Diwali celebrations in northern India are an extravagant affair. The article sheds light on Diwali customs and traditions practiced in North India.

Diwali in North India

The Diwali festivities in northern India are quite extravagant and grand compared to other parts of the country. The festivities, here, continue for around five days. Deepavali is celebrated on Kartik Amavasya, a day later than in southern India, which celebrates the day of Narak Chaturdashi as Deepavali to honor the victory of Lord Krishna over the demon, Narakasura. In contrast, in the north, the festival marks the return of Lord Rama to Ayodhya, after fourteen years of exile. Although Diwali is celebrated across the country but one can experience various intriguing variations in the rituals, traditions and legends associated with this festival in different parts of the country. However, the underlying theme of the festival remains the same - the victory of good over evil and the message of hope that no matter how dark it may seem, light shall always come through. The following segment sheds light on the various interesting customs and traditions that are followed while celebrating Diwali in North India.

Diwali Legend in North India
Unlike southern India where Diwali is celebrated to honor the victory of Lord Krishna and his wife Satyabhama over the demon Narakasura, in the north, the day is dedicated to Lord Ram, his wife Sita and brother Laxman. As per the legend, Lord Rama was the crowned prince of Ayodhya but on the day of his formal coronation, his step mother asked him to leave the city and go to the forest to live in exile for fourteen years. Rama, a dutiful son, obeyed and accompanied by his wife and brother, went to the forest, where the demon King of Lanka, Ravana, abducted Sita. With the help of his trusted aid, Hanuman and an army of monkeys, Rama vanquished the demon and freed Sita. After performing such great feats of valor, when Rama returned to his Kingdom, diyas were lit across Ayodhya to welcome their beloved prince. It is said it was a new moon night of Kartik Amavasya; hence, to illuminate the path of Lord Rama, diyas were lighted in every nook and corner of the city. The tradition still continues on the same day as per the auspicious Hindu calendar.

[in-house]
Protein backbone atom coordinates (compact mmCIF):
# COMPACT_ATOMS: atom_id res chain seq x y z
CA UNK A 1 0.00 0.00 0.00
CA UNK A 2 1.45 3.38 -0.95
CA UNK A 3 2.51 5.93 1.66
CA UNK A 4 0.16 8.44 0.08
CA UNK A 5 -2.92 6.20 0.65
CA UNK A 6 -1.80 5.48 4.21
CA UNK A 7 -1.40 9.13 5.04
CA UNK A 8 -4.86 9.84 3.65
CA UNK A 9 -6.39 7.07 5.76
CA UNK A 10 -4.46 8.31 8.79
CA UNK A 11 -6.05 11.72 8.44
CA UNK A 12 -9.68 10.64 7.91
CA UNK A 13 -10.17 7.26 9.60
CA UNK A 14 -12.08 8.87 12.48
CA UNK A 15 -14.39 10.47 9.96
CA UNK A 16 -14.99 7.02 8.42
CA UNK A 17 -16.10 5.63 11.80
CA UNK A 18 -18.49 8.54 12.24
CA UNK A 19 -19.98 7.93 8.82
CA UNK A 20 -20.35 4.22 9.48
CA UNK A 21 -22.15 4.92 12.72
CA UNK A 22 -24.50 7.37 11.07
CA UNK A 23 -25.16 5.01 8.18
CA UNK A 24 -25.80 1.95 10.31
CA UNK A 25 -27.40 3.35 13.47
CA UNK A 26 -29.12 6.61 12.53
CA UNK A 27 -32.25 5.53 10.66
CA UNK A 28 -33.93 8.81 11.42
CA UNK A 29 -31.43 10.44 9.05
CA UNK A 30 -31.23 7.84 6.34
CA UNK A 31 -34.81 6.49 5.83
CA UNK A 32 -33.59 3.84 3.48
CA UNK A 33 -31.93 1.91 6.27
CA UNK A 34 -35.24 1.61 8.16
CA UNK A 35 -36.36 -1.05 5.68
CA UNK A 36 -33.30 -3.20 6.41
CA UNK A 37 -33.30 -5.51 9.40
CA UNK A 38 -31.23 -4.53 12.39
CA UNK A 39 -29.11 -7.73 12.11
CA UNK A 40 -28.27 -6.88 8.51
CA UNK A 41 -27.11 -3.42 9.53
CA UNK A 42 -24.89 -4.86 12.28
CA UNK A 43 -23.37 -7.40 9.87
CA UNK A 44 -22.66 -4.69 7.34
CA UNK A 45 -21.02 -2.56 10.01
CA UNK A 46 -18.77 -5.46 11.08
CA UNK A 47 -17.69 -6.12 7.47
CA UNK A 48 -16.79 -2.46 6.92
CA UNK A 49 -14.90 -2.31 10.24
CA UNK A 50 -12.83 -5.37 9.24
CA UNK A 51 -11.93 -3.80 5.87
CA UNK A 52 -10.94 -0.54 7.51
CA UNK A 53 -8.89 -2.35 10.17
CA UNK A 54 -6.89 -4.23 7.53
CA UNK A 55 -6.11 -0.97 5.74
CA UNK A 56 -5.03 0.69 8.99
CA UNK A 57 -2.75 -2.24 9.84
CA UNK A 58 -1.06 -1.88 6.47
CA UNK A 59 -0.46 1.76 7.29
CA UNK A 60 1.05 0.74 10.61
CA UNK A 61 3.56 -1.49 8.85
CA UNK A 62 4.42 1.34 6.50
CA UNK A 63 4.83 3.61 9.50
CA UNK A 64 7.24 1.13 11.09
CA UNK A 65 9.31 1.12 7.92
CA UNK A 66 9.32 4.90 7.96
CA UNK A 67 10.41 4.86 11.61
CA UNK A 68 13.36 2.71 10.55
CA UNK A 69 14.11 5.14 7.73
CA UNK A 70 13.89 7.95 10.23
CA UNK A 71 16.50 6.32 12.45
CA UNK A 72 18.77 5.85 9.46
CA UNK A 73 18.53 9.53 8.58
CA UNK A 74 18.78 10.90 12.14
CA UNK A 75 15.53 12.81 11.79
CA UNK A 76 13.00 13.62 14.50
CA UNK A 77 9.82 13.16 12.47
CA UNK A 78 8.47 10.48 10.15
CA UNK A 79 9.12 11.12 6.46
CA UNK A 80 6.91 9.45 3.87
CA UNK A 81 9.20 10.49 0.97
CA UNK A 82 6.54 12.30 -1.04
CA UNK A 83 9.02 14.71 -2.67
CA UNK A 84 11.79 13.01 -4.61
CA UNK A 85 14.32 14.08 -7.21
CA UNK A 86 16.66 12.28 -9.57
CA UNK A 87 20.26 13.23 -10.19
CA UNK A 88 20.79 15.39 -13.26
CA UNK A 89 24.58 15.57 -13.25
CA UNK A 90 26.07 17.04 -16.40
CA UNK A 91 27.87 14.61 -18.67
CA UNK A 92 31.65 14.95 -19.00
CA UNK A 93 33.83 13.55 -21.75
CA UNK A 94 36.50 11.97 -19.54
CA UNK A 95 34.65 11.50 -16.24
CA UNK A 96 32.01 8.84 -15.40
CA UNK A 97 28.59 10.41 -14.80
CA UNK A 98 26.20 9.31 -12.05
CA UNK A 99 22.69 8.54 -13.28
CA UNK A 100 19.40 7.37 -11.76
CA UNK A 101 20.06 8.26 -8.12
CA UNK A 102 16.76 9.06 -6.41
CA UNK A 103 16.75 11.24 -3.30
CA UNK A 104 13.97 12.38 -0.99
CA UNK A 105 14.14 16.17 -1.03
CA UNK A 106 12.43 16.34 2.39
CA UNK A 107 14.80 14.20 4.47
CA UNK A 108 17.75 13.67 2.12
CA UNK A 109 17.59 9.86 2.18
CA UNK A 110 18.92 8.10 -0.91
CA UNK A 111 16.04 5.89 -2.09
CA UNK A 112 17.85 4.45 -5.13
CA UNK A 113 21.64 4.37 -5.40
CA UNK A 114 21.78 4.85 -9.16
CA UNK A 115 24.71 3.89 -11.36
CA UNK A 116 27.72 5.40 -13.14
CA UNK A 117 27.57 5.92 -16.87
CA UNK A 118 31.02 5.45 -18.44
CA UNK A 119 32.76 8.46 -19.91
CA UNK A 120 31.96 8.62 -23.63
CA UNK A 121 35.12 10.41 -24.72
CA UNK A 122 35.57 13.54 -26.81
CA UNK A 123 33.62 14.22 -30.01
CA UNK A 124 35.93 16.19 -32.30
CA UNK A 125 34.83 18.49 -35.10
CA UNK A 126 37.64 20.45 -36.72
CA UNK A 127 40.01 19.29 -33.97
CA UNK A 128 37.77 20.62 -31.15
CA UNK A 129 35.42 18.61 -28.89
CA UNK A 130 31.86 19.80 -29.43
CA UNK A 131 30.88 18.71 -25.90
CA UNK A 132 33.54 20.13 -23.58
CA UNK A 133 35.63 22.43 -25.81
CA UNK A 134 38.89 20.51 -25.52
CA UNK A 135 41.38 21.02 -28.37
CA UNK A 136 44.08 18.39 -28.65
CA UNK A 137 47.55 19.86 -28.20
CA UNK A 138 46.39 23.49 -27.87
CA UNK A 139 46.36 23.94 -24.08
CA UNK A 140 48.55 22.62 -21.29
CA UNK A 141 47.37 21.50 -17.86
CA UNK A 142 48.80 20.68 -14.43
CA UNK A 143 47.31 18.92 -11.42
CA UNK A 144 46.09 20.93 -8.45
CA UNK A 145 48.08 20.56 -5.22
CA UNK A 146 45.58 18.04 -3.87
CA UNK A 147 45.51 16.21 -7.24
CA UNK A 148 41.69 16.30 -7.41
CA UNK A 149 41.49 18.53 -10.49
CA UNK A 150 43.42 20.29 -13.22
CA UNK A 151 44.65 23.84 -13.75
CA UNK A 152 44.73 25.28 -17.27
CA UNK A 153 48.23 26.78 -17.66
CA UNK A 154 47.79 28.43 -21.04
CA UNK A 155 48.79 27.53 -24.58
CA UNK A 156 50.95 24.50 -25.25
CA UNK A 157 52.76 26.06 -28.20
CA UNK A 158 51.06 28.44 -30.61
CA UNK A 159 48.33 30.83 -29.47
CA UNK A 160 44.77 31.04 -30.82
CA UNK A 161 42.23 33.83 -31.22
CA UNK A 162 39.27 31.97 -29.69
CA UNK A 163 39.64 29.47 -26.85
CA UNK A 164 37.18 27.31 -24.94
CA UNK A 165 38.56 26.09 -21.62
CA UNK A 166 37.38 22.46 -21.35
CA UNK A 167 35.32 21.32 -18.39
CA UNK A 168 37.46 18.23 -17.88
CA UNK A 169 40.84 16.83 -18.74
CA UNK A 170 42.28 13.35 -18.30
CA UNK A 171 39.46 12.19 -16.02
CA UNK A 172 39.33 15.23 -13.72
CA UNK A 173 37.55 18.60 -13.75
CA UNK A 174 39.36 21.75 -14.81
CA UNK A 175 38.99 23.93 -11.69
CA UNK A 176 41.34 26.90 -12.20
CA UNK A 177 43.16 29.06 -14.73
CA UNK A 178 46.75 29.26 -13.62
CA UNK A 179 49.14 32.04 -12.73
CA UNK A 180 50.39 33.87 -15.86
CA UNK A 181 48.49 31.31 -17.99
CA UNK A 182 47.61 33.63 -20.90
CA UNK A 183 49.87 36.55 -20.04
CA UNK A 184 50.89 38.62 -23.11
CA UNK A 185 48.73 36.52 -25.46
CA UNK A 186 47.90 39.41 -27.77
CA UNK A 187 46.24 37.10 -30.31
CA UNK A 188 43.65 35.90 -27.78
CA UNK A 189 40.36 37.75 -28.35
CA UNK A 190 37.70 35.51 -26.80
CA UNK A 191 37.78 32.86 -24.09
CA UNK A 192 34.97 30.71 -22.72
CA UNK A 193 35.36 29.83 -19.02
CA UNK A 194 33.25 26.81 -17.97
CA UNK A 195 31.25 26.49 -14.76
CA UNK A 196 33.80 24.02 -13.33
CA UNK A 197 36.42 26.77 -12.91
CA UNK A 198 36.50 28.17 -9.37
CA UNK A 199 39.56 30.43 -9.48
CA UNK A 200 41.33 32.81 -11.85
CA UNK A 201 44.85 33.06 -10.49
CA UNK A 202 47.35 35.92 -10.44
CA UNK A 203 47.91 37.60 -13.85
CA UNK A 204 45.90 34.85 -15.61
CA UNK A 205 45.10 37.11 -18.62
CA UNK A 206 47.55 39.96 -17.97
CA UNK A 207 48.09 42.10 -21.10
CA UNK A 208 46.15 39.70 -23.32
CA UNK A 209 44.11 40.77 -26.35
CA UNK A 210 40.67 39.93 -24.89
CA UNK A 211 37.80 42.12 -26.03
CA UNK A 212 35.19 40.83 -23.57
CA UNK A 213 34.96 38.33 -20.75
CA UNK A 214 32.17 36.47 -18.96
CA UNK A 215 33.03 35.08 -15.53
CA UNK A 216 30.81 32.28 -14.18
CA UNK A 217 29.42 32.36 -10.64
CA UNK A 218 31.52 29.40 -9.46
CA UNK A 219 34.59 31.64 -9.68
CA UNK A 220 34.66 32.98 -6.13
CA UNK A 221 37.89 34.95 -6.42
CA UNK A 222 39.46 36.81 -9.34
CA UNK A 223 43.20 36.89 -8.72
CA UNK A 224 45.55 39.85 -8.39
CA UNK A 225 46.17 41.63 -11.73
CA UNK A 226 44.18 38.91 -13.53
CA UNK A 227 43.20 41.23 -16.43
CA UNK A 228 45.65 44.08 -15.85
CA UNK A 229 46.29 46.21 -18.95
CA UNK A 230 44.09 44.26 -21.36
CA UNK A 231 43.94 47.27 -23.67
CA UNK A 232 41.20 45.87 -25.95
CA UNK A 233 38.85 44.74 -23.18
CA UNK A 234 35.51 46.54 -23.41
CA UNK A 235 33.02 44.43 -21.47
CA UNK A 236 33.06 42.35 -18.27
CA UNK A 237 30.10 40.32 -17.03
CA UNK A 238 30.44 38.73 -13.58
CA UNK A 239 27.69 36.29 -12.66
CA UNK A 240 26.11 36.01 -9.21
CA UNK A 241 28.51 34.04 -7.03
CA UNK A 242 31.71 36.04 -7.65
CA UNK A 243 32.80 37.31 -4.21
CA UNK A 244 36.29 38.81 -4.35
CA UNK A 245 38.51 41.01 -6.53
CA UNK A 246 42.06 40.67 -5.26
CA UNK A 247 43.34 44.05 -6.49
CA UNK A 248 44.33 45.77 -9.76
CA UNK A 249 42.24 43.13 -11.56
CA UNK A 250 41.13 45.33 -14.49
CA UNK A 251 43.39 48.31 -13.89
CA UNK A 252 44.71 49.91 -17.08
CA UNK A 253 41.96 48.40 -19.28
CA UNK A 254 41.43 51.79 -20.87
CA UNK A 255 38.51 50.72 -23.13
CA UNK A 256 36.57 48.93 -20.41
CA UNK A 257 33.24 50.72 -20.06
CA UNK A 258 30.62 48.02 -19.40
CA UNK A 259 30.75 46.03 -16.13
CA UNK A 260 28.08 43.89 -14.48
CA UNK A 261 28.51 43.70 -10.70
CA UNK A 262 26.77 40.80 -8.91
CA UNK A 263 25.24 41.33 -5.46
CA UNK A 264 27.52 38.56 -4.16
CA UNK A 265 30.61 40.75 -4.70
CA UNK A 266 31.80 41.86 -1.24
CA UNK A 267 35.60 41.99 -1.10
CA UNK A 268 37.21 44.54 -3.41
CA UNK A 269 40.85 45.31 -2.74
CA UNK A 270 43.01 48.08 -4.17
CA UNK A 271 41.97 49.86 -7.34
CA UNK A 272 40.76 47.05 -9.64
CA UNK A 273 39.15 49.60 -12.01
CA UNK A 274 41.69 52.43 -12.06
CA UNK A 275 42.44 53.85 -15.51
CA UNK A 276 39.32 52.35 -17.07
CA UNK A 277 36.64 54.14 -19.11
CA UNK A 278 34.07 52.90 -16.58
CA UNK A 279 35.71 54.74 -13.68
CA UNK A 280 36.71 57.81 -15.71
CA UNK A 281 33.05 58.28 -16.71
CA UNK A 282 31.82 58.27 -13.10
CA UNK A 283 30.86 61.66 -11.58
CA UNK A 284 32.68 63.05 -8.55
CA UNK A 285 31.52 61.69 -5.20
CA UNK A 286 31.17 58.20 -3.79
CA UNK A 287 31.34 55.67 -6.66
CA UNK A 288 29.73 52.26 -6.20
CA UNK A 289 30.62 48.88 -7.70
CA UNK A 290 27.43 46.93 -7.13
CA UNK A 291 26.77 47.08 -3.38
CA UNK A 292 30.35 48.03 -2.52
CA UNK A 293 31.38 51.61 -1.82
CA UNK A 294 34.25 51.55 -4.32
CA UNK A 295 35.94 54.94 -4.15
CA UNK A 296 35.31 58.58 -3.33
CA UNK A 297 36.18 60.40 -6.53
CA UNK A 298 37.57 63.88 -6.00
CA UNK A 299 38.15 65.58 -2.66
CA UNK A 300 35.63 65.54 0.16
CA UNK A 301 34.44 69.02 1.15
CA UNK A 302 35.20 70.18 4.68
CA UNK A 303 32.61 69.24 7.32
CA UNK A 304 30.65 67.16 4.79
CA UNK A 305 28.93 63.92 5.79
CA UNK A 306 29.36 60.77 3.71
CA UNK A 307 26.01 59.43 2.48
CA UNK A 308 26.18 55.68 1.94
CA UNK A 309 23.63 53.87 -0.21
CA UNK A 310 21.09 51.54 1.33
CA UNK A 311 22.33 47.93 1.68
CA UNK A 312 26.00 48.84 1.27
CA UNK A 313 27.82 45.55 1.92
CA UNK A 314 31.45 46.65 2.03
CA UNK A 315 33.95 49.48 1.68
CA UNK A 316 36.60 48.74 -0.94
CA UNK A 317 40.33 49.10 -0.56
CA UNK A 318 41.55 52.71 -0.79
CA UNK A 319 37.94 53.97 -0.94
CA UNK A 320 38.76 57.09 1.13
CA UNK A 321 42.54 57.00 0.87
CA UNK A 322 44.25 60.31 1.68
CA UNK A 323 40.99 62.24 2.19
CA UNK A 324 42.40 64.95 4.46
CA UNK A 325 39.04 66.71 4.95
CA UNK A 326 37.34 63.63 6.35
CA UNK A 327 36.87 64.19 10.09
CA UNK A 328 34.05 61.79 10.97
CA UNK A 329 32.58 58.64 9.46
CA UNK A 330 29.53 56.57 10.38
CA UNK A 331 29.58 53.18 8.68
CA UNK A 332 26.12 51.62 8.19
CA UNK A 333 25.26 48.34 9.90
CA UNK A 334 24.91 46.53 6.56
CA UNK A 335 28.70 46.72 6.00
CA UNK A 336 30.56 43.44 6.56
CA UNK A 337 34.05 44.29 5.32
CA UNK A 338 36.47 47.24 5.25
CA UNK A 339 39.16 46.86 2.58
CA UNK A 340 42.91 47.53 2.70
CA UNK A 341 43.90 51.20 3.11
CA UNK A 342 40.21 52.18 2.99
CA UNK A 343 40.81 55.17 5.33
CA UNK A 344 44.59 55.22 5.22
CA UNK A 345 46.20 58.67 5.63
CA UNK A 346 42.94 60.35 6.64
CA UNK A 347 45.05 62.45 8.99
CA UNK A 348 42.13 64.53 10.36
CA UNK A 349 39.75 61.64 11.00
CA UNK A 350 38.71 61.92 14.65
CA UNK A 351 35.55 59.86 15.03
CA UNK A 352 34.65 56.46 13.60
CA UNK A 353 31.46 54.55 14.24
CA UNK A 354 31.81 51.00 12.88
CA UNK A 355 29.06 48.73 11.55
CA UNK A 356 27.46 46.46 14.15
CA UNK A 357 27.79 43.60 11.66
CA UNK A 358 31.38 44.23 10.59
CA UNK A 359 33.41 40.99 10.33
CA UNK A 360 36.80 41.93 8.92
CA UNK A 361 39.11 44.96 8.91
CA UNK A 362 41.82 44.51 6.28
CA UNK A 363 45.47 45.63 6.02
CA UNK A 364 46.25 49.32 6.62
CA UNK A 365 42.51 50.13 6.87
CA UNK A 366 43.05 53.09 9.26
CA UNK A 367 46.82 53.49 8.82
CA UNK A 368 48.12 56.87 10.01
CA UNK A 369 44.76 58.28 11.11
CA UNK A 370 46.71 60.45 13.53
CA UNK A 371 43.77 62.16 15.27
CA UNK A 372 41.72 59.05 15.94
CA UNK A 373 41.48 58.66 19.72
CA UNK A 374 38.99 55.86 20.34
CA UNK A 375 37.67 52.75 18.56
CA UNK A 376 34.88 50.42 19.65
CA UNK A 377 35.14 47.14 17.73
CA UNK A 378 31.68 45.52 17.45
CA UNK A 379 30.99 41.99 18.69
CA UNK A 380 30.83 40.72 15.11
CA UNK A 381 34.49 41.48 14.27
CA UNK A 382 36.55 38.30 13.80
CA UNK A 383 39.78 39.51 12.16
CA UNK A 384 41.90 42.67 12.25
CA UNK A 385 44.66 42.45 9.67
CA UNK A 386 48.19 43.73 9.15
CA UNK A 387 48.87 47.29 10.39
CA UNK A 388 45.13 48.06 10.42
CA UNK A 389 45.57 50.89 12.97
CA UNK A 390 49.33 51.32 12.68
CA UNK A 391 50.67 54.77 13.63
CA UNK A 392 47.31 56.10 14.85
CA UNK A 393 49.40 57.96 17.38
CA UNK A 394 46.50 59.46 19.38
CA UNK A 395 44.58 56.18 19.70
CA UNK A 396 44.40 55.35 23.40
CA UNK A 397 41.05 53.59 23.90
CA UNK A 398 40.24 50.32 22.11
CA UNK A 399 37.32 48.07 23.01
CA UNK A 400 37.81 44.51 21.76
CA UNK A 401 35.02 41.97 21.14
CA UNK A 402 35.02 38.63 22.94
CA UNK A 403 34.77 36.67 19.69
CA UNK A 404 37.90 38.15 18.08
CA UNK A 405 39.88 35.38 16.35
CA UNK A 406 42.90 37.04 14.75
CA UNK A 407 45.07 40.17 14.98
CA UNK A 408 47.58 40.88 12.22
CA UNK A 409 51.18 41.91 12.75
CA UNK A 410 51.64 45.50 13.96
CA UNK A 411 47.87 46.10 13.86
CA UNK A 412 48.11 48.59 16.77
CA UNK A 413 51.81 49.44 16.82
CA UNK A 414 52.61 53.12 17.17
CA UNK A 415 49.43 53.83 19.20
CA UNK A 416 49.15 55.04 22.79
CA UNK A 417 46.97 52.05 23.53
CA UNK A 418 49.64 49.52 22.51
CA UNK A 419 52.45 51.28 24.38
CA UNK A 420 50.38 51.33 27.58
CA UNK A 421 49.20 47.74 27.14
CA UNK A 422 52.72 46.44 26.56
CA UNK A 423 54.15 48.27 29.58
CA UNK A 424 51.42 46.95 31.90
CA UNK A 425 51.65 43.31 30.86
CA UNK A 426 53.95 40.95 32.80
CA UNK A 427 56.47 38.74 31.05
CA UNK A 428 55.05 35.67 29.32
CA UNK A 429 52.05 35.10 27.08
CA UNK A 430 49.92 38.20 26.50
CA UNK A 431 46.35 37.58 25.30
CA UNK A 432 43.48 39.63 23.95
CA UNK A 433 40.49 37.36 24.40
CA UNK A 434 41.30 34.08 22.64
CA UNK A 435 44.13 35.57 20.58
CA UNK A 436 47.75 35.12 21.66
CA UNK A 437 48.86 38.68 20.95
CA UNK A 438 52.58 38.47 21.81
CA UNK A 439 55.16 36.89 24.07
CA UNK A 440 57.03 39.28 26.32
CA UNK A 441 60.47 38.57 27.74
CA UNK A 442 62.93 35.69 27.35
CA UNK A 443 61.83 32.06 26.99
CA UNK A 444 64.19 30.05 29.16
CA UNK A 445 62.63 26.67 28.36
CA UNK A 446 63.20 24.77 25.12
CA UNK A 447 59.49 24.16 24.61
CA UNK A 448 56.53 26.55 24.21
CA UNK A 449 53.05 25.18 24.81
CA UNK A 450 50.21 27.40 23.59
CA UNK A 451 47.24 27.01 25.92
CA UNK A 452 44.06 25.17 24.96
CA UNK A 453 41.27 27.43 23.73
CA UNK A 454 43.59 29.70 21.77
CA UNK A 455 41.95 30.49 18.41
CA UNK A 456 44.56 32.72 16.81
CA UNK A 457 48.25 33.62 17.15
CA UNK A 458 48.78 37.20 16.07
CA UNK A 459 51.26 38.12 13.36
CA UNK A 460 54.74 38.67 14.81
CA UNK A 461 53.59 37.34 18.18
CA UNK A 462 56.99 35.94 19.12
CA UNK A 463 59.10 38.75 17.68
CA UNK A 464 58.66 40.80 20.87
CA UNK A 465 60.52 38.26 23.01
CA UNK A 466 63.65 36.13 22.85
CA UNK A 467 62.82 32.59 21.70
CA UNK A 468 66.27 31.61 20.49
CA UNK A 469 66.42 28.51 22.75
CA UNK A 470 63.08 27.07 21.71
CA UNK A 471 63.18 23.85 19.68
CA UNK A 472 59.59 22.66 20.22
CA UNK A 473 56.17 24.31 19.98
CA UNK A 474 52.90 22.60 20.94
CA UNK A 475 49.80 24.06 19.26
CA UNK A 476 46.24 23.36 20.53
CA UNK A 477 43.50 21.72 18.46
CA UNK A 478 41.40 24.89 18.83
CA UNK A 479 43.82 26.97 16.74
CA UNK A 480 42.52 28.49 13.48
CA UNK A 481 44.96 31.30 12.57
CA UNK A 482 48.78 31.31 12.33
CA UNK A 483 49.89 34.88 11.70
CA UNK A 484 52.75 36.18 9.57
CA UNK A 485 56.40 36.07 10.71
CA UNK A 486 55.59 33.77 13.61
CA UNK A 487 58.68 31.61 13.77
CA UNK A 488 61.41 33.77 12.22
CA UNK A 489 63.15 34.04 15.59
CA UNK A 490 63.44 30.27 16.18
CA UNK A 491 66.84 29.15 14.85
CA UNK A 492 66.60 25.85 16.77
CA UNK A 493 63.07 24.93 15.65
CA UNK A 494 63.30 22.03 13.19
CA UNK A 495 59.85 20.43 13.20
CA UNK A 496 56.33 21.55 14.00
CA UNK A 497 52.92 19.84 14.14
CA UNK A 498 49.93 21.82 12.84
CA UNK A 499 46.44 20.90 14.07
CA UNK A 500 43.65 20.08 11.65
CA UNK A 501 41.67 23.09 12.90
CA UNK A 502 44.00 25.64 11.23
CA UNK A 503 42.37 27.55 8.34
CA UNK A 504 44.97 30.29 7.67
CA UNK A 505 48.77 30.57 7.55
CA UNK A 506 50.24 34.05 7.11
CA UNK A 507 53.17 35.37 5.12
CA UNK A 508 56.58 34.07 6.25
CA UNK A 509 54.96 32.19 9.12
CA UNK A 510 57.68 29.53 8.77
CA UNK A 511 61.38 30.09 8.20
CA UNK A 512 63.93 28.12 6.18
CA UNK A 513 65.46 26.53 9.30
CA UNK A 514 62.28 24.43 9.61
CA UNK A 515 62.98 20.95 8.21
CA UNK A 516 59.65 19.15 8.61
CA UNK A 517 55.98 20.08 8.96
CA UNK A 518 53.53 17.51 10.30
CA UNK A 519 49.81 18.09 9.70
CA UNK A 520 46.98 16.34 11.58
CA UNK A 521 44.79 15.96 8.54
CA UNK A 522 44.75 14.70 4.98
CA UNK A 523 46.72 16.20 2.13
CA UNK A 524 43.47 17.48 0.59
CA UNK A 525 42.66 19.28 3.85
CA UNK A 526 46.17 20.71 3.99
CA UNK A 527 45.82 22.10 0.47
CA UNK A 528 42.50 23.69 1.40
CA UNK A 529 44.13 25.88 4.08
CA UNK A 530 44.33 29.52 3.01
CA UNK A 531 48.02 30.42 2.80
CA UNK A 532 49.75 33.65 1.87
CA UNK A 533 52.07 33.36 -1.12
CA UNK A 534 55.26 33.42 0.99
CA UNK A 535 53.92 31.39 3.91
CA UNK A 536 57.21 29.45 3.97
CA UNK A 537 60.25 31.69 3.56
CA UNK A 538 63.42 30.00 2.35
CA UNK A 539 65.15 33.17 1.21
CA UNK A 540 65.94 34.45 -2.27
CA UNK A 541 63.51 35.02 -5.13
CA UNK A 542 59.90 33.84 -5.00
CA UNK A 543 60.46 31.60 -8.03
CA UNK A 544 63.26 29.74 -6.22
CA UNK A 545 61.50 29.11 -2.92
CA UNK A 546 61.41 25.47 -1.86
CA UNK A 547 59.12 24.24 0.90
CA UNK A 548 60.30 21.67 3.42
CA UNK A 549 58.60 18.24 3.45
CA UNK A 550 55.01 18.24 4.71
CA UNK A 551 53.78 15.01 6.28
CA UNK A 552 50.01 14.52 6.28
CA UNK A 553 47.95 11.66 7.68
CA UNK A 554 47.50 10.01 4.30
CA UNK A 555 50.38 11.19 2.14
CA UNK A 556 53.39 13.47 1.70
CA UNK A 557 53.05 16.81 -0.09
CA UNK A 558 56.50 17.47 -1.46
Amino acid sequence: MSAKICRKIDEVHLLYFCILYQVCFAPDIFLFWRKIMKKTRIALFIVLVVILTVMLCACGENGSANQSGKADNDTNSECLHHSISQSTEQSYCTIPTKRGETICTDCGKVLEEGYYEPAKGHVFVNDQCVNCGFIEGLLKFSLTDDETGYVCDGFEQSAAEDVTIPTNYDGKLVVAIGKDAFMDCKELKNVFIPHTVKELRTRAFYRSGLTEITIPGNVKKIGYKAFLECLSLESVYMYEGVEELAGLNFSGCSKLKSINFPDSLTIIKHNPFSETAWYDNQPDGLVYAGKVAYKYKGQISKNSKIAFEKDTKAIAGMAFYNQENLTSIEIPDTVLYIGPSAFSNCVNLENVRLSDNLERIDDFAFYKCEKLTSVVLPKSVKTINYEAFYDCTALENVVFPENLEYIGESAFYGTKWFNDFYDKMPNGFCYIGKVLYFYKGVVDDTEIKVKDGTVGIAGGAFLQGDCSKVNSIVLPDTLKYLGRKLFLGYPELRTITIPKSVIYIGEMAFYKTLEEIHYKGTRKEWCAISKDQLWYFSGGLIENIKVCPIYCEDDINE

Celebrations in North India
In northern India, cleaning of houses begins days before Diwali festivities. People get their houses repainted as well as refurbished and dispose of all the broken and unwanted stuff, since it is believed that Goddess Lakshmi, the bestower of wealth and prosperity, visits only those homes that are kept immaculate and well lit. Thus, on the day of Diwali, people decorate their houses with various kinds of lights, ranging from clay diyas to multicolor electric bulb strings. Besides this, beautiful rangolis are also drawn at the entrance of the houses to give a warm welcome to the Goddess. Late in the evening, firecrackers are burst to ward off the evil sprits. The moonless night of Diwali, enlightened by numerous diyas and multihued firecrackers, signifies the victory of light over darkness and bathes the entire atmosphere in an aura of enchanting vivacity.

However, before all the revelry begins, a prayer ceremony dedicated to Goddess Lakshmi and Lord Ganesha is performed on the eve of Diwali. Apart from this, the business community in the northern India treats this festival as the beginning of the new financial year and opens new account books on this day. The markets and shops are decorated with much care and people make record sales during the five day festivities of Diwali as it is considered a highly auspicious time to make monitory investments. Especially on the day of Dhanteras, people purchase gold and silver coins as well as ornaments. Buying new kitchen utensils is also considered a good omen. Since all wear new cloths on Diwali, the sale of garments goes sky high. Family get-togethers and exchange of sweets further enhance the charm of this 'festival of lights'.